Inspired by the way the human brain functions, a team of scientists at IBM Research in Zurich, have imitated the way neurons spike, for example when we touch a hot plate. These so-called artificial neurons can be used to detect patterns and discover correlations in Big Data with power budgets and at densities comparable to those seen in biology, something which scientists strived to accomplish for decades. They can also learn, unsupervised at high speeds using very little energy.
The paper entitled “Stochastic phase-change neurons,” which appeared today on the cover of Nature Nanotechnology, outlines the research and its findings.
I spoke with the paper’s co-author and IBM Research – Zurich scientist Manuel Le Gallo, who is currently working on a PhD from ETH Zurich.
How does an artificial neuron function?
Manuel Le Gallo: The neuron has a certain functionality we call “integrate and fire.” The neuron acts as an accumulator — if you keep sending multiple inputs to the neuron, the neuron will integrate all those inputs. Depending on the amount of inputs and their strengths, the membrane potential will reach a certain threshold, and the neuron will “fire” or “spike.” Such an accumulator can be used to perform surprisingly complex computational tasks.
How does the human brain inspire the development of artificial neurons?
ML: The artificial neuron is built to mimic what a biological neuron does. An artificial neuron won’t have the exact same functionality but is still close enough that you can achieve the computation performed by the brain using these neurons. Usually, artificial neurons are built using CMOS-based circuits, the standard transistor technology we have in our computers. Our paper focuses on using non-CMOS devices, such as phase-change devices, to reproduce similar functionality at reduced power consumption and increased areal density.
What is your contribution to the paper?
ML: We obtained an understanding of phase-change device physics from the characterization and modeling work I have been doing in the past three years. This was crucial in order to design artificial neurons based on these devices and to understand their functionality. In addition, I obtained some of the experimental data presented in the paper and contributed to the analysis and interpretation of the results.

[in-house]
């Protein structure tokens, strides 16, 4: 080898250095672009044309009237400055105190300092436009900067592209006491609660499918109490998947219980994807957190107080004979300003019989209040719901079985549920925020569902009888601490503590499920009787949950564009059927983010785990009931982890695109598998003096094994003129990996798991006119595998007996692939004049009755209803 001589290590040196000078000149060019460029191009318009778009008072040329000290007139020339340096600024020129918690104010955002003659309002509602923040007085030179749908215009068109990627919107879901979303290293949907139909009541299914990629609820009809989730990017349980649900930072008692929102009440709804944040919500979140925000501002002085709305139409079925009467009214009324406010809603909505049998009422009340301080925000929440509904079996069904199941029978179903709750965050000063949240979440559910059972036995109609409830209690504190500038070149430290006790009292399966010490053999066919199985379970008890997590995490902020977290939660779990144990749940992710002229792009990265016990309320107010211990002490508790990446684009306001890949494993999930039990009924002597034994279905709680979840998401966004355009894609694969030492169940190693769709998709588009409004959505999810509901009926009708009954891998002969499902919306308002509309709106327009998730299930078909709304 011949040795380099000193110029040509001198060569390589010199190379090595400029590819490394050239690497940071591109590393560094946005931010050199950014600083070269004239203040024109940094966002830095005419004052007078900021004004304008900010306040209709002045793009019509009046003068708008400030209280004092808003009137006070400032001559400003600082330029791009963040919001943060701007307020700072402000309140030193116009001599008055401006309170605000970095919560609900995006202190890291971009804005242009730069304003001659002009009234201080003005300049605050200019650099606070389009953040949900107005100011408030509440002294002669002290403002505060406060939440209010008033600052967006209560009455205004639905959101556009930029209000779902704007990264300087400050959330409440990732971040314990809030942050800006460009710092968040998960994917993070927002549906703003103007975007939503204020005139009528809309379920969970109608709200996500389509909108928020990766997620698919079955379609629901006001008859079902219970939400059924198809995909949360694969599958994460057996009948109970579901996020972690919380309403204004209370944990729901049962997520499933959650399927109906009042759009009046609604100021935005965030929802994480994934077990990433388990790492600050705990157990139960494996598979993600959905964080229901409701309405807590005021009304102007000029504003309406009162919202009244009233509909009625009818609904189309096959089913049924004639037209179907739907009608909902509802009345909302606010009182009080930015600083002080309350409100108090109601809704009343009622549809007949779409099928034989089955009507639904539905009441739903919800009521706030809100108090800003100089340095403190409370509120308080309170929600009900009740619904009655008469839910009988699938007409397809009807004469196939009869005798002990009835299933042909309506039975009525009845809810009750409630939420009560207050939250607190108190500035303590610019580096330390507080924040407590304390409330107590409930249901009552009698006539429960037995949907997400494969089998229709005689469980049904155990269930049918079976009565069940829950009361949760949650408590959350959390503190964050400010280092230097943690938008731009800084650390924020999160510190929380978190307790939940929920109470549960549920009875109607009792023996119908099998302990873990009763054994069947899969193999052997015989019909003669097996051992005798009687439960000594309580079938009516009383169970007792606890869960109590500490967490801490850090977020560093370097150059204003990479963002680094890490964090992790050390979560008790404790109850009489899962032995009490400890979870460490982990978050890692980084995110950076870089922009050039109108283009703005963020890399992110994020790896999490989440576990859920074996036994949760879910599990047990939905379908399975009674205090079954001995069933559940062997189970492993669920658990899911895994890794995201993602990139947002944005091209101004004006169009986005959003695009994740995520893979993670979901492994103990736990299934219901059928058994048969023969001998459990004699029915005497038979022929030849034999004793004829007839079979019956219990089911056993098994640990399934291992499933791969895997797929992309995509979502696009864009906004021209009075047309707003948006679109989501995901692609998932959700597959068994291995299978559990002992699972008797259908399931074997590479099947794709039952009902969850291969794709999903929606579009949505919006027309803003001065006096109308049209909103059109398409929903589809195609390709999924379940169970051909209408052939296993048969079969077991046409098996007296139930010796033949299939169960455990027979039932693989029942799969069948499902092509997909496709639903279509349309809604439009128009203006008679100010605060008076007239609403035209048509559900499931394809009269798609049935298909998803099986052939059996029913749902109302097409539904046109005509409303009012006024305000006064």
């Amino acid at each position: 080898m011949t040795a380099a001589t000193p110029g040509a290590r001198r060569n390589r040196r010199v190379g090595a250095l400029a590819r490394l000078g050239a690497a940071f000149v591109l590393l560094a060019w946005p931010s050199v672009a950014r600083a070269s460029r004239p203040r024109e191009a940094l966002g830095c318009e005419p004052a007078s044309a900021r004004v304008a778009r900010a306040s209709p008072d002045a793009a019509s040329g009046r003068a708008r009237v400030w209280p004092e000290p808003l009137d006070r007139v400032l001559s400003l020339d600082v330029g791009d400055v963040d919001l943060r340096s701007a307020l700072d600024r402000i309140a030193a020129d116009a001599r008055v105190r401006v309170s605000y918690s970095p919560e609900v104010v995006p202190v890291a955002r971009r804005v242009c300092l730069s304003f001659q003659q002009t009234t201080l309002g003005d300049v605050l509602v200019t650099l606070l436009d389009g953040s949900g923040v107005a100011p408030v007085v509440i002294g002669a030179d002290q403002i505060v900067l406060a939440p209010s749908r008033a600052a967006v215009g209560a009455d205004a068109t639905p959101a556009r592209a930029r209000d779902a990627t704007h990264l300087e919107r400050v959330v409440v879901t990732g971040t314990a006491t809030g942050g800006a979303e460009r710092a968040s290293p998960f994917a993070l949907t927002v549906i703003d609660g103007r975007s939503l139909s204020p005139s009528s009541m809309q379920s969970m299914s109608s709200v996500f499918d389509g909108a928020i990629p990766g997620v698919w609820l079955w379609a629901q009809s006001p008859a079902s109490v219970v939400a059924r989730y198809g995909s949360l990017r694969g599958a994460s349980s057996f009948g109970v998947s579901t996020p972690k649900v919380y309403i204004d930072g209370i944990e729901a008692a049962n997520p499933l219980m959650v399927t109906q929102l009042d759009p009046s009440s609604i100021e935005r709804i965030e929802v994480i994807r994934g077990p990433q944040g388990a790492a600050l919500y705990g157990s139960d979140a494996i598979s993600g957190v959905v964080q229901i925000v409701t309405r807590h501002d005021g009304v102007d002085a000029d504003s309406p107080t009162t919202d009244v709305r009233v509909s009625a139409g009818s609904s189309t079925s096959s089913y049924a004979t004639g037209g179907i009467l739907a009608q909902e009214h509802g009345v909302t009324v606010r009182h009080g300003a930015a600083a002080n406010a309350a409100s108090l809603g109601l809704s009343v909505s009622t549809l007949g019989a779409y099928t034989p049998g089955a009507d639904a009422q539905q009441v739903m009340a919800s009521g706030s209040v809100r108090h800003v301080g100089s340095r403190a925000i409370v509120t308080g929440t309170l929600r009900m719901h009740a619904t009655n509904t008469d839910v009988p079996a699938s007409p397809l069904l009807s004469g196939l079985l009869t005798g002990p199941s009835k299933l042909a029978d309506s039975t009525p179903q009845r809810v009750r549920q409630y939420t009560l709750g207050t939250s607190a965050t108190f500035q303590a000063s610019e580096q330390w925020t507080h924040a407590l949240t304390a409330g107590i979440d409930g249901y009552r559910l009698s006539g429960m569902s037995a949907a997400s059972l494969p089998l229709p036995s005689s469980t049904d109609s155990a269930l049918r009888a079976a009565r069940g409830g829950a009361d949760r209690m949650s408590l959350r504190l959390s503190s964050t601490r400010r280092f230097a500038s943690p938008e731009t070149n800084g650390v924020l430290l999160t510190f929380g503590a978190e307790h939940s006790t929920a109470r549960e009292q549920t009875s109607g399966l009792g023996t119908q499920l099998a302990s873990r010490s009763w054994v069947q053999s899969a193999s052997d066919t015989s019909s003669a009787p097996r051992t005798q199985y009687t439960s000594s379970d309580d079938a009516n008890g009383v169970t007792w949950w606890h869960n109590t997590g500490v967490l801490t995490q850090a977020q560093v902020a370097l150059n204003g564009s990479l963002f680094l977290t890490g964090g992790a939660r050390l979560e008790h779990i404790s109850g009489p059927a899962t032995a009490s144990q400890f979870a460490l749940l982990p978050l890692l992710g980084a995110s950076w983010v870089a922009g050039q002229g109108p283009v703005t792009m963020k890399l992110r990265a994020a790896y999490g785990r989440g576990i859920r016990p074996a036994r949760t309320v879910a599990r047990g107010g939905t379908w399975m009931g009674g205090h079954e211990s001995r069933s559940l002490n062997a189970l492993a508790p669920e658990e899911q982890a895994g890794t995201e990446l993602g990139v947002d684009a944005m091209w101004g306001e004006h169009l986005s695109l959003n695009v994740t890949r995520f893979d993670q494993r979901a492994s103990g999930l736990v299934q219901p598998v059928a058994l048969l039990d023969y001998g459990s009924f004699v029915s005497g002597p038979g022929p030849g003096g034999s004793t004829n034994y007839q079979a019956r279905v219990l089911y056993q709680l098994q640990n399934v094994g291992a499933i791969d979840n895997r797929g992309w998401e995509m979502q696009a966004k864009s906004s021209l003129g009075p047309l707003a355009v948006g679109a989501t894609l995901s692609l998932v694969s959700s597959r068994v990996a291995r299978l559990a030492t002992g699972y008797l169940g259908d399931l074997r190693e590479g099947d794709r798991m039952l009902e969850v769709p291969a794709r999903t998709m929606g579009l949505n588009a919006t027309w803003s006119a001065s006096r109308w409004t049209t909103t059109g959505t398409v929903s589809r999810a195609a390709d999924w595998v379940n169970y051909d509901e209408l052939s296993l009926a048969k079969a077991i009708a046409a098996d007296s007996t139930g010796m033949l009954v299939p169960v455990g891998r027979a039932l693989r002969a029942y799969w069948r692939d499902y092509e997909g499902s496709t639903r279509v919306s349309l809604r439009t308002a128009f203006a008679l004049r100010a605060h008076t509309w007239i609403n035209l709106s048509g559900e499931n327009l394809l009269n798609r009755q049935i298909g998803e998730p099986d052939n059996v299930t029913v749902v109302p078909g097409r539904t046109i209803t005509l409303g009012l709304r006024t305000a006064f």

“We think our approach will be more efficient, especially for processing large amounts of data.”
—Manuel Le Gallo, IBM Research scientist
In which contexts can artificial neurons be applied?
ML: In our paper, we demonstrate how you can detect correlations from multiple streams of events. Assume that you have multiple streams of binary events and you want to find which streams are temporarily correlated, for example, when the 1s occur concurrently.
In the paper, we demonstrated how you can detect correlations from multiple streams of events.
What do you mean by events?
ML: Events could be, for example, Twitter data, weather data or sensory data collected by the Internet of Things. Assume that you have multiple streams of binary events and you want to find which streams are temporarily correlated, for example when the 1s come concurrently. We show in the paper how we could do this discrimination using just one neuron connected to multiple plastic synapses receiving the events.
What makes neuromorphic computing more efficient than conventional computing?
ML: In conventional computing, we have a separate memory and logic unit. Whenever you want to perform a computation, you must first access the memory, obtain your data, and transfer it to the logic unit, which returns the computation. And whenever you get a result, you have to send it back to the memory. This process goes back and forth continuously. So if you’re dealing with huge amounts of data, it will become a real problem.
In a neural network, computing and storage is co-located. You don’t have to establish communication between logic and memory; you just have to make appropriate connections between the different neurons. That’s the main reason we think our approach will be more efficient, especially for processing large amounts of data.
Manuel Le Gallo came to Zurich to pursue his Master’s degree in Electrical Engineering at the Swiss Federal Institute of Technology (ETH Zurich). He completed his thesis at IBM, where a job offer fit his background and interests. He is currently working on his PhD.
About the author: Millian Gehrer is a summer intern at IBM Research – Zurich, where he is interviewing scientists to learn more about their work and motivations. In the fall, he will begin studying Computer Science as an undergraduate at Princeton University.